NASA Downplays Threat of Asteroid 2011 AG5 Impact in 2040

NASA Downplays Threat of Asteroid 2011 AG5 Impact in 2040

NASA released a workshop report today that downplays the risk to Earth of Asteroid 2011 AG5, saying that it “will fly safely past and not impact Earth in 2040.”   Asteroid 2011 AG5 is one of a subset of Near Earth Objects (NEOs) classified as Potentially Hazardous Asteroids (PHAs).

The agency acknowledges, however, that more observations are needed in the years ahead to be doubly sure that analysis is correct.  A key event will occur — or not — in February 2023 when the asteroid is 1.1 million miles from Earth.   If it passes through a very small “keyhole” in space at that time, Earth’s gravity could be just enough to modify its trajectory such that an impact with Earth might be possible on February 5, 2040. 

The keyhole is 227 miles wide.   Lindley Johnson, program executive for NASA’s Near Earth Object (NEO) observation program, said: “Given our current understanding of this asteroid’s orbit, there is only a very remote chance of this keyhole passage even occurring.”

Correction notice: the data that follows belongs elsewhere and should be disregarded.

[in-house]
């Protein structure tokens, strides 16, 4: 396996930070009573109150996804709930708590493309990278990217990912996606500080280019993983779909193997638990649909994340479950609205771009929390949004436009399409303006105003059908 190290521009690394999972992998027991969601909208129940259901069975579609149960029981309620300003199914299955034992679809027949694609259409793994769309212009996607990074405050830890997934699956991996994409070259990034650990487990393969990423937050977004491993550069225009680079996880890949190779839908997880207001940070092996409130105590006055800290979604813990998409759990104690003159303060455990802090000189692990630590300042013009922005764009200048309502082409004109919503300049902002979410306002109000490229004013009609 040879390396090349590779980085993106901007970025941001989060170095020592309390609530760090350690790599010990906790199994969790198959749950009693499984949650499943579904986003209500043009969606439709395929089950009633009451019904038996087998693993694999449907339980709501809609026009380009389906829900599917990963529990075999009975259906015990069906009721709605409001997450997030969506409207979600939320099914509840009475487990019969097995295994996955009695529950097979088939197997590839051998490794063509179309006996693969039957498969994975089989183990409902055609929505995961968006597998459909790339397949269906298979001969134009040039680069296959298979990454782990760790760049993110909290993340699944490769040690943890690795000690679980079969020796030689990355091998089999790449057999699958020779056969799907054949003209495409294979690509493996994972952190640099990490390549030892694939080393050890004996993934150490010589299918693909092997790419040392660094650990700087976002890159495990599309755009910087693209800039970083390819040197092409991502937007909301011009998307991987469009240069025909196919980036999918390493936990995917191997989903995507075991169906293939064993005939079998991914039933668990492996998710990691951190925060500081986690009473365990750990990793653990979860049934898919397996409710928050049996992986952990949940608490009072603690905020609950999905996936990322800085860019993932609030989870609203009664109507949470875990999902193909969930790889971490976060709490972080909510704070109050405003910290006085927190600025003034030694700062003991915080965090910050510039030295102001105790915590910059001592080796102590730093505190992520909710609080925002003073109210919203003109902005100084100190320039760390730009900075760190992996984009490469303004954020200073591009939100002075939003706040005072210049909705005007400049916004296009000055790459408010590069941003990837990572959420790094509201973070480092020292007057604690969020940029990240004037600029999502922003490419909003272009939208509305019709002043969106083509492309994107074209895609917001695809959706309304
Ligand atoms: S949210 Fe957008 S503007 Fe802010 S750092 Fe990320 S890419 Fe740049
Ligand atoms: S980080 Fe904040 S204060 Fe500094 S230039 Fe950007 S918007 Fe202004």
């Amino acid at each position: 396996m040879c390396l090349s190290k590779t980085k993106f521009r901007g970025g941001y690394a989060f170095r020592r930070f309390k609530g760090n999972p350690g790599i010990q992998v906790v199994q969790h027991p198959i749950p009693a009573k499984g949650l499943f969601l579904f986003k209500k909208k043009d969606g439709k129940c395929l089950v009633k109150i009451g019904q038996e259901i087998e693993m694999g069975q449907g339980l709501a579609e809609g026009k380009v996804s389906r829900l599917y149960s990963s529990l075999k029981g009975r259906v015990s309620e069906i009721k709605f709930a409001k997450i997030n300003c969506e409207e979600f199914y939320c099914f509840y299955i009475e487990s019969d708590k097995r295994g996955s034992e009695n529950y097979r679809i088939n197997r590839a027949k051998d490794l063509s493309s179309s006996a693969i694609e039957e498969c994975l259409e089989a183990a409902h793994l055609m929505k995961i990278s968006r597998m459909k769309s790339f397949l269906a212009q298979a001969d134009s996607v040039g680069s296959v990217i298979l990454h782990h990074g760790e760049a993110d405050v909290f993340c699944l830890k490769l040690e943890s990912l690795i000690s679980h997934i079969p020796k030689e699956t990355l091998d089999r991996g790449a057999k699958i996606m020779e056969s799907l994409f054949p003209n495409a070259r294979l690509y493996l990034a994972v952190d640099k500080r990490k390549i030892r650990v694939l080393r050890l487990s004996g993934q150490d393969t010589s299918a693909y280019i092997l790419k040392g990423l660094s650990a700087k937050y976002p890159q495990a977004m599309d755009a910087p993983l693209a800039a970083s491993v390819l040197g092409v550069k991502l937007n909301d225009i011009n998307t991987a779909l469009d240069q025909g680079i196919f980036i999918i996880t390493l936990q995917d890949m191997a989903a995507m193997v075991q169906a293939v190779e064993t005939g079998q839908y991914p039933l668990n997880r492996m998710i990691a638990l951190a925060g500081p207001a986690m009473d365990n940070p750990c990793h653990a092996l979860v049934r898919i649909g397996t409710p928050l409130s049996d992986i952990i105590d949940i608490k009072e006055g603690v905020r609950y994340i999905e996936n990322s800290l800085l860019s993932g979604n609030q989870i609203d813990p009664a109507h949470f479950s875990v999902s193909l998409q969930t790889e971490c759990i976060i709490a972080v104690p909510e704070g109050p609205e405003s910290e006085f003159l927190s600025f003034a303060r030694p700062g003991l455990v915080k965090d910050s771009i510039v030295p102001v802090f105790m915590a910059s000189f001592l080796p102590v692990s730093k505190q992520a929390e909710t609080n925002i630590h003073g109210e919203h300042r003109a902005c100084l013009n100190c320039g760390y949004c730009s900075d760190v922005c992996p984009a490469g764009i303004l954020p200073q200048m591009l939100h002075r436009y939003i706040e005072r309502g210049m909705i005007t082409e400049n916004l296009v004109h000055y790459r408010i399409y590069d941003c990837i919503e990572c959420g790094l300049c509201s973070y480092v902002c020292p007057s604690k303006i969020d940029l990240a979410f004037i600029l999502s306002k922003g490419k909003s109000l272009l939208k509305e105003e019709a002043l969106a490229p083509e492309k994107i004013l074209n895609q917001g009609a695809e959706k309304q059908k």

Today’s press release provides a link to a JPL website where four related documents are posted, including a “consensus summary” of the May 29, 2012 workshop.   The links to the four documents are a little hard to find so are provided here:

The one page consensus summary of the workshop does not list the participants.  Shown as bullet-points, it states that there is only a 0.2 percent chance of the asteroid passing through the keyhole in 2023, and also only a 0.2 percent change of it impacting Earth in 2040.

The 140-meter diameter asteroid was discovered in January 2011 and is currently located in the daytime sky and cannot be observed with Earth-based telescopes.  Observations can be made in the fall of 2013 and again in 2015-2020.  Data from those observations will allow scientists to better predict its path.

Should the unlikely occur and it turns out the asteroid is on a collision course with Earth after all, the workshop concluded that “numerous viable deflection mission options are available.”   For example, “an impactor spacecraft could be an effective means.”  If that approach is chosen, “[i]t is desirable to also have a rendezvous spacecraft on station at the asteroid at least a few months” in advance and it could be “equipped with a gravity tractor” as a backup.

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